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XFL in Exploratory Talks With Canadian Football League

(Image credit: XFL)


The XFL said it has started talks with the Canadian Football League about a possible collaboration, a move that will delay its previously planned spring 2022 launch. 

The XFL wouldn't say what it is talking to the CFL about, except that it is working with the league to “identify opportunities for the leagues to collaborate, innovate, and grow the game of football.”

While neither side mentioned a merger, the XFL said in a tweet that its 2020 season is “on hold pending the outcome” of its talks with the CFL.  Some reports said that meant the league would restart plans for the season once talks left the preliminary stage.

The XFL emerged from bankruptcy last year after it was purchased by former wrestler and current movie star Dwayne “The Rock” Johnson, his ex-wife Dany Garcia and Red Bird Capital, an investment fund headed by former Goldman Sachs banker Gerry Cardinale for about $15 million.   

“Since we first acquired the XFL, we have focused on identifying partners who share our vision and values on and off the field,” Garcia, the XFL chairwoman as well as part owner, said in a press release. “A vision filled with opportunity, innovation and the highest level of entertainment value for the benefit of our athletes, fans and communities. The CFL has expressed that similar sentiment and jointly we recognize a great opportunity to build exciting innovative football experiences that make the most of each league's unique strengths. I look forward to our continued discussions and we will update the sports community as we have more to share.” 

The XFL, created by WWE chairman and CEO Vince McMahon, has a storied history. While the earlier version of the league crashed and burned after one season in 2001 amid low ratings and a string of bad luck, the latest iteration was supposed to be more serious, fast-paced, fan-centric and family-friendly. But the league was hit hard by the pandemic, ending its 10-game regular season in March 2020 with five games left to play.   In early April, it laid off most of its workforce and suspended operations.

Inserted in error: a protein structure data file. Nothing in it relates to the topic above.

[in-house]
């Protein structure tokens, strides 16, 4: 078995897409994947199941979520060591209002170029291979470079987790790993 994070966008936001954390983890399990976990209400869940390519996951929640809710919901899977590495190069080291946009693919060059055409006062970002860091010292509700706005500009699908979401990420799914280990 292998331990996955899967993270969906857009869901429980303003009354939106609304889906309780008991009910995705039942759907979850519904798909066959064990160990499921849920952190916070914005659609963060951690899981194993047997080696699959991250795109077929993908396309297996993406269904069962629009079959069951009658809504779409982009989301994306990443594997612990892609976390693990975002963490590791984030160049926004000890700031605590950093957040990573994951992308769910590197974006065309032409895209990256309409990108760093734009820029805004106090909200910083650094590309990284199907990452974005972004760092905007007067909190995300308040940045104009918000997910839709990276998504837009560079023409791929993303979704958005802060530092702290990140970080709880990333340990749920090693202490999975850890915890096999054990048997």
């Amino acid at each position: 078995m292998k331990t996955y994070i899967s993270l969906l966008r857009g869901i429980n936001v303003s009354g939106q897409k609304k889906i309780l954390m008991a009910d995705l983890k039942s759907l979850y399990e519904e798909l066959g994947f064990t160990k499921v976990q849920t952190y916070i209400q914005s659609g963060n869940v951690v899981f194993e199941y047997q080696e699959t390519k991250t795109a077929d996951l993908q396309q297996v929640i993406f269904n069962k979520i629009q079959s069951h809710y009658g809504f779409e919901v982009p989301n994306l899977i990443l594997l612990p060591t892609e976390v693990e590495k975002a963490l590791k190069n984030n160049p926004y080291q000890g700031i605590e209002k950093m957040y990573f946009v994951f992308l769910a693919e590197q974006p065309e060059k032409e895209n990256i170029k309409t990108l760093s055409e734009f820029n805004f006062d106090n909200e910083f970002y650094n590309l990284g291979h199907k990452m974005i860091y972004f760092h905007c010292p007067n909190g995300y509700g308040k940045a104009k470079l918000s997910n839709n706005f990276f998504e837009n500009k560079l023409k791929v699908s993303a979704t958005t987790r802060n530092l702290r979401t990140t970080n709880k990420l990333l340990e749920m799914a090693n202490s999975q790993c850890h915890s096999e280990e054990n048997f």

The Rock and his team stepped in in August, promising to create “something special for the players, fans, and everyone involved for the love of football.”

The CFL too was broadsided by the pandemic, canceling its 2020 season (opens in new tab) after the Canadian government rejected its request for a $30 million loan last year. The league has announced its 2021 schedule, but there are questions as to whether the ongoing pandemic will affect attendance at games, its primary source of revenue. 

“Canada has an exciting game and devoted fans, and our discussion with the XFL provides a tremendous opportunity to build on that strong foundation,” CFL Commissioner Randy Ambrosie said in a press release. “We look forward to exploring how we might work with one of the most innovative sports brands in the world to grow the game, engage fans in new ways, and reach new audiences. We look forward to seeing what possibilities our discussions might uncover, and to sharing those with our fans as the process unfolds.”

Mike Farrell is senior content producer, finance for Multichannel News/B+C, covering finance, operations and M&A at cable operators and networks across the industry. He joined Multichannel News in September 1998 and has written about major deals and top players in the business ever since. He also writes the On The Money blog, offering deeper dives into a wide variety of topics including, retransmission consent, regional sports networks,and streaming video. In 2015 he won the Jesse H. Neal Award for Best Profile, an in-depth look at the Syfy Network’s Sharknado franchise and its impact on the industry.